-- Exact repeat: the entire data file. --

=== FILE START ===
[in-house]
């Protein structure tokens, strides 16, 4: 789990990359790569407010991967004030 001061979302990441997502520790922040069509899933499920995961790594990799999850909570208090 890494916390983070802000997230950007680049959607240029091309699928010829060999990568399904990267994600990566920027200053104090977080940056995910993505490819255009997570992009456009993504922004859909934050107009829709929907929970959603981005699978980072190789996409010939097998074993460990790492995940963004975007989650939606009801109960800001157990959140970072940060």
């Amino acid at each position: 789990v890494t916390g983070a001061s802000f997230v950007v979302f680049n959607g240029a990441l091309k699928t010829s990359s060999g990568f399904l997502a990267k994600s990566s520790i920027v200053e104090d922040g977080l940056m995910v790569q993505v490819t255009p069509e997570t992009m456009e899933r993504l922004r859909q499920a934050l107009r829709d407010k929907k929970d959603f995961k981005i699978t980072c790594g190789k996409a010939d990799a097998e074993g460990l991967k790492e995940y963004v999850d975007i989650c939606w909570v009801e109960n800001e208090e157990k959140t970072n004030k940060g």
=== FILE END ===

[in-house]
């Protein structure tokens, strides 16, 4: 789990990359790569407010991967004030 001061979302990441997502520790922040069509899933499920995961790594990799999850909570208090 890494916390983070802000997230950007680049959607240029091309699928010829060999990568399904990267994600990566920027200053104090977080940056995910993505490819255009997570992009456009993504922004859909934050107009829709929907929970959603981005699978980072190789996409010939097998074993460990790492995940963004975007989650939606009801109960800001157990959140970072940060």
């Amino acid at each position: 789990v890494t916390g983070a001061s802000f997230v950007v979302f680049n959607g240029a990441l091309k699928t010829s990359s060999g990568f399904l997502a990267k994600s990566s520790i920027v200053e104090d922040g977080l940056m995910v790569q993505v490819t255009p069509e997570t992009m456009e899933r993504l922004r859909q499920a934050l107009r829709d407010k929907k929970d959603f995961k981005i699978t980072c790594g190789k996409a010939d990799a097998e074993g460990l991967k790492e995940y963004v999850d975007i989650c939606w909570v009801e109960n800001e208090e157990k959140t970072n004030k940060g």